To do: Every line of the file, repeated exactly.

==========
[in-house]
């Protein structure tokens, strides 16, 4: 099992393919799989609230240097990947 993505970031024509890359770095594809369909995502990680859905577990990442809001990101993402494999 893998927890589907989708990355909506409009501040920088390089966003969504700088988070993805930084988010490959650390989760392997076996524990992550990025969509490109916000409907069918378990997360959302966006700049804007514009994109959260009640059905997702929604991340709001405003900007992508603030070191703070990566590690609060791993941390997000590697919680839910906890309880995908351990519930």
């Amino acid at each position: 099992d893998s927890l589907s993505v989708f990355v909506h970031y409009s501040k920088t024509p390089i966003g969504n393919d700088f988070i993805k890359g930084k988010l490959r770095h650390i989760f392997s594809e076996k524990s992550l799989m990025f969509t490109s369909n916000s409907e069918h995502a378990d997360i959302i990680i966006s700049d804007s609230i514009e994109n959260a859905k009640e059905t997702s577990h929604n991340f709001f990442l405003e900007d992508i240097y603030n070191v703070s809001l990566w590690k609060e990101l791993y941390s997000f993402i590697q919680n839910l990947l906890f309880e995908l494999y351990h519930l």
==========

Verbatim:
[in-house]
């Protein structure tokens, strides 16, 4: 099992393919799989609230240097990947 993505970031024509890359770095594809369909995502990680859905577990990442809001990101993402494999 893998927890589907989708990355909506409009501040920088390089966003969504700088988070993805930084988010490959650390989760392997076996524990992550990025969509490109916000409907069918378990997360959302966006700049804007514009994109959260009640059905997702929604991340709001405003900007992508603030070191703070990566590690609060791993941390997000590697919680839910906890309880995908351990519930």
């Amino acid at each position: 099992d893998s927890l589907s993505v989708f990355v909506h970031y409009s501040k920088t024509p390089i966003g969504n393919d700088f988070i993805k890359g930084k988010l490959r770095h650390i989760f392997s594809e076996k524990s992550l799989m990025f969509t490109s369909n916000s409907e069918h995502a378990d997360i959302i990680i966006s700049d804007s609230i514009e994109n959260a859905k009640e059905t997702s577990h929604n991340f709001f990442l405003e900007d992508i240097y603030n070191v703070s809001l990566w590690k609060e990101l791993y941390s997000f993402i590697q919680n839910l990947l906890f309880e995908l494999y351990h519930l």